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Proud of our achievements, we then headed to the local village for breakfast and then back on the bus to head back to Arequipa, but not before stopping at the local hot springs where we got to soak our aching bodies for an hour. Pretty much everyone was asleep on the way back, exhausted by their efforts.

Our last two days were spent relaxing in Arequipa and getting Hannah's arm looked at in the local clinic. Again, using our best Spanish and a picture of the offending mule, we were able to explain what had happened. The doctor cleaned it again and after giving it a few good squeezes (much to Hannah's discomfort) said that it seemed to be closing and to have started to heal well and so no stitches were required. He also said it didn't seem to be infected but to be on the safe side gave us a prescription for some antibiotics and instructions for cleaning it and dressing it, stating it should take about a week to heal. Whilst there, I also showed him a bite I got in the amazon on my leg which had not healed and was getting redder, bigger and more painful everyday. He explained this was an example of something that had become infected (!) and so basically doubled Hannah's prescription and gave me the same instructions re dressing and antibiotics. What a pair, and only 2 weeks in!! We left pretty impressed with the clinic though and feeling pretty proud of ourselves for having been able to convey our problems in our pigeon Spanish and broadly understand the doctors comments and instructions back (he spoke no English) and, as a bonus, when we came to pay the consultation fee, he happily screwed up the registration form and receipt and told us not to worry about it.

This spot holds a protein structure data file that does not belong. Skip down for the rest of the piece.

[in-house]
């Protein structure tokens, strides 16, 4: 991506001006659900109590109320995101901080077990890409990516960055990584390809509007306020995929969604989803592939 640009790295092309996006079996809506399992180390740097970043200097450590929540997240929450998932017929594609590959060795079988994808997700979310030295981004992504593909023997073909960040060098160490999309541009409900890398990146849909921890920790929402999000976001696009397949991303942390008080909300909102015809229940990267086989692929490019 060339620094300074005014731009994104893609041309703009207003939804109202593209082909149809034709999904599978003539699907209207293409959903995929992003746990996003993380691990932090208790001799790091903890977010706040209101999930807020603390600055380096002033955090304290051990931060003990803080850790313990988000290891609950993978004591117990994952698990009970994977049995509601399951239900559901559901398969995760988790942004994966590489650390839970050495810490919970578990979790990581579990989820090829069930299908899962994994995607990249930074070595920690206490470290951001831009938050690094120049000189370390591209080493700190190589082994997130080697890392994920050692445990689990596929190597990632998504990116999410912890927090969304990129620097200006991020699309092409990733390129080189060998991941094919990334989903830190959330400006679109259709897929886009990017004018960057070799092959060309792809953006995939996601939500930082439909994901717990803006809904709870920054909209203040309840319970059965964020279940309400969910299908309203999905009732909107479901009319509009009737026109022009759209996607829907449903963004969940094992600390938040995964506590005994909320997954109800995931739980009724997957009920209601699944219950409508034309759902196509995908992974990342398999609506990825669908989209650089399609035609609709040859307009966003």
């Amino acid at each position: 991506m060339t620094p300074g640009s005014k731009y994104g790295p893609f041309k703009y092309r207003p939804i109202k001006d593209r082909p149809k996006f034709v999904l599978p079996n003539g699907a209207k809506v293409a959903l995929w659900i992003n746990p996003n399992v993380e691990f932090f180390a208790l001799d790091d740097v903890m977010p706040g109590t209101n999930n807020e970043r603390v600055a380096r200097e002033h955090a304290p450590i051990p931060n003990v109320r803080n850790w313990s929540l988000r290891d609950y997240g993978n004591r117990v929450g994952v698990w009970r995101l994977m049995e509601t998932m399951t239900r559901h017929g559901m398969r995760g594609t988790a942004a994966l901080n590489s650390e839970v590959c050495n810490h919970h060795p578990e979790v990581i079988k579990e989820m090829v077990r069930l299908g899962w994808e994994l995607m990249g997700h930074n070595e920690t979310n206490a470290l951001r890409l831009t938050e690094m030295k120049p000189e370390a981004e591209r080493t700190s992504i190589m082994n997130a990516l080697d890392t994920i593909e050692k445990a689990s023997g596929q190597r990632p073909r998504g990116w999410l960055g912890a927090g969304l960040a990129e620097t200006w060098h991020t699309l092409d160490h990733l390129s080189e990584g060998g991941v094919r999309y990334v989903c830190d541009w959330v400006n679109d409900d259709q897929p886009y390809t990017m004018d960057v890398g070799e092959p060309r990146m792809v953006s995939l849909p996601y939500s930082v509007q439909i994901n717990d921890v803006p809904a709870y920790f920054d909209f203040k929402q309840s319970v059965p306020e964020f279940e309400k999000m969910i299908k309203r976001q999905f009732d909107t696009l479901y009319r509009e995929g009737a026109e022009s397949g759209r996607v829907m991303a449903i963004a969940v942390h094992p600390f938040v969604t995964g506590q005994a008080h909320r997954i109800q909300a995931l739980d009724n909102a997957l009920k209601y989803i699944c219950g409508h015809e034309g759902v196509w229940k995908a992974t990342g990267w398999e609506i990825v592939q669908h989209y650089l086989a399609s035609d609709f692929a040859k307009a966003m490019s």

I had hoped to climb El Misti or Chachani, the two local volcanoes in the area (one just under 6000m and one just over) over these latter few days but unfortunately no guide would take me up unless there were at least three people given the cost of a professional guide and equipment. With Han flatly saying no and no other takers, it looks like my climbing goal will have to wait another few weeks til we hit Bolivia. I cannot complain too much though, the Colca Canyon was amazing and anyone who is in this region should definitely hike it!

Our last meal was spent at one of Arequipa's best restaurants Zig Zag to celebrate my birthday. A bottle of Chilean Syrah (Peru is not known for its wine) with an amazing main course of a trilogy of meats (Beef, Alpaca and Pork) for me and trilogy of fish (Salmon, Amzonian Paicha and Trout) for Han served on a 'volcanic hot stone' and served with local potatoes and caesar salad and finally followed by Apple pie and ice cream (yum!) our time in Arequipa and Colca was 'rounded' off quite nicely.

Thank you all for your birthday messages and mum for your card. I had an amazing birthday, one I will not forget anytime soon.

Next up, a 10hr bus to Cusco for the start of the Inca Trail...

Posted by shaunandhan 15:07 Archived in Peru

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glad you're better!!! I was despo to go here!

by natalie fox